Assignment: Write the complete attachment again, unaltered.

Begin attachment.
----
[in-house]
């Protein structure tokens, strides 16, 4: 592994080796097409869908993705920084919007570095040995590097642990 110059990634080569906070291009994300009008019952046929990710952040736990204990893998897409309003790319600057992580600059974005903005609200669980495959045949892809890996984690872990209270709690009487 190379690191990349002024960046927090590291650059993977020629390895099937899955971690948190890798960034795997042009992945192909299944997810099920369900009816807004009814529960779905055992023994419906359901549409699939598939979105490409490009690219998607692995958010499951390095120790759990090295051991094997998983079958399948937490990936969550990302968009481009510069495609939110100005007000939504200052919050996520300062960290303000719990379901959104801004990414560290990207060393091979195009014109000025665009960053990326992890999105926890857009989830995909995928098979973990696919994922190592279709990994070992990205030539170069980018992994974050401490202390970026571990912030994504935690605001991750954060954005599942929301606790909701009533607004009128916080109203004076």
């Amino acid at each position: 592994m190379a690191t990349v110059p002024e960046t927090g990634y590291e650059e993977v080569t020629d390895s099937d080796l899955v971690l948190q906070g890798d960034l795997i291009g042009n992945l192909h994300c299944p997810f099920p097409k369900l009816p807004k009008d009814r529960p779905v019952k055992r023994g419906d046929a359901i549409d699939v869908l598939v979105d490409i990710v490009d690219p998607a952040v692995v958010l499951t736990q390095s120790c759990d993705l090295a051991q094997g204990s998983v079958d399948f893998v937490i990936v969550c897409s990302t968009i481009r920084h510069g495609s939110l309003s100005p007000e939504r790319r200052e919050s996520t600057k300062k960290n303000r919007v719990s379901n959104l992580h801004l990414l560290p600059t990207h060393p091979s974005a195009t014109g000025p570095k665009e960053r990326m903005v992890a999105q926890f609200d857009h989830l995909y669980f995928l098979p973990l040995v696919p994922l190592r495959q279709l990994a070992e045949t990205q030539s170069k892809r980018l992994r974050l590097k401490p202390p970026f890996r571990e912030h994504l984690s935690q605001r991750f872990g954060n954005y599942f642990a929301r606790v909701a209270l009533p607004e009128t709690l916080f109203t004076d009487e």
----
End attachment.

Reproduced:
[in-house]
């Protein structure tokens, strides 16, 4: 592994080796097409869908993705920084919007570095040995590097642990 110059990634080569906070291009994300009008019952046929990710952040736990204990893998897409309003790319600057992580600059974005903005609200669980495959045949892809890996984690872990209270709690009487 190379690191990349002024960046927090590291650059993977020629390895099937899955971690948190890798960034795997042009992945192909299944997810099920369900009816807004009814529960779905055992023994419906359901549409699939598939979105490409490009690219998607692995958010499951390095120790759990090295051991094997998983079958399948937490990936969550990302968009481009510069495609939110100005007000939504200052919050996520300062960290303000719990379901959104801004990414560290990207060393091979195009014109000025665009960053990326992890999105926890857009989830995909995928098979973990696919994922190592279709990994070992990205030539170069980018992994974050401490202390970026571990912030994504935690605001991750954060954005599942929301606790909701009533607004009128916080109203004076």
């Amino acid at each position: 592994m190379a690191t990349v110059p002024e960046t927090g990634y590291e650059e993977v080569t020629d390895s099937d080796l899955v971690l948190q906070g890798d960034l795997i291009g042009n992945l192909h994300c299944p997810f099920p097409k369900l009816p807004k009008d009814r529960p779905v019952k055992r023994g419906d046929a359901i549409d699939v869908l598939v979105d490409i990710v490009d690219p998607a952040v692995v958010l499951t736990q390095s120790c759990d993705l090295a051991q094997g204990s998983v079958d399948f893998v937490i990936v969550c897409s990302t968009i481009r920084h510069g495609s939110l309003s100005p007000e939504r790319r200052e919050s996520t600057k300062k960290n303000r919007v719990s379901n959104l992580h801004l990414l560290p600059t990207h060393p091979s974005a195009t014109g000025p570095k665009e960053r990326m903005v992890a999105q926890f609200d857009h989830l995909y669980f995928l098979p973990l040995v696919p994922l190592r495959q279709l990994a070992e045949t990205q030539s170069k892809r980018l992994r974050l590097k401490p202390p970026f890996r571990e912030h994504l984690s935690q605001r991750f872990g954060n954005y599942f642990a929301r606790v909701a209270l009533p607004e009128t709690l916080f109203t004076d009487e």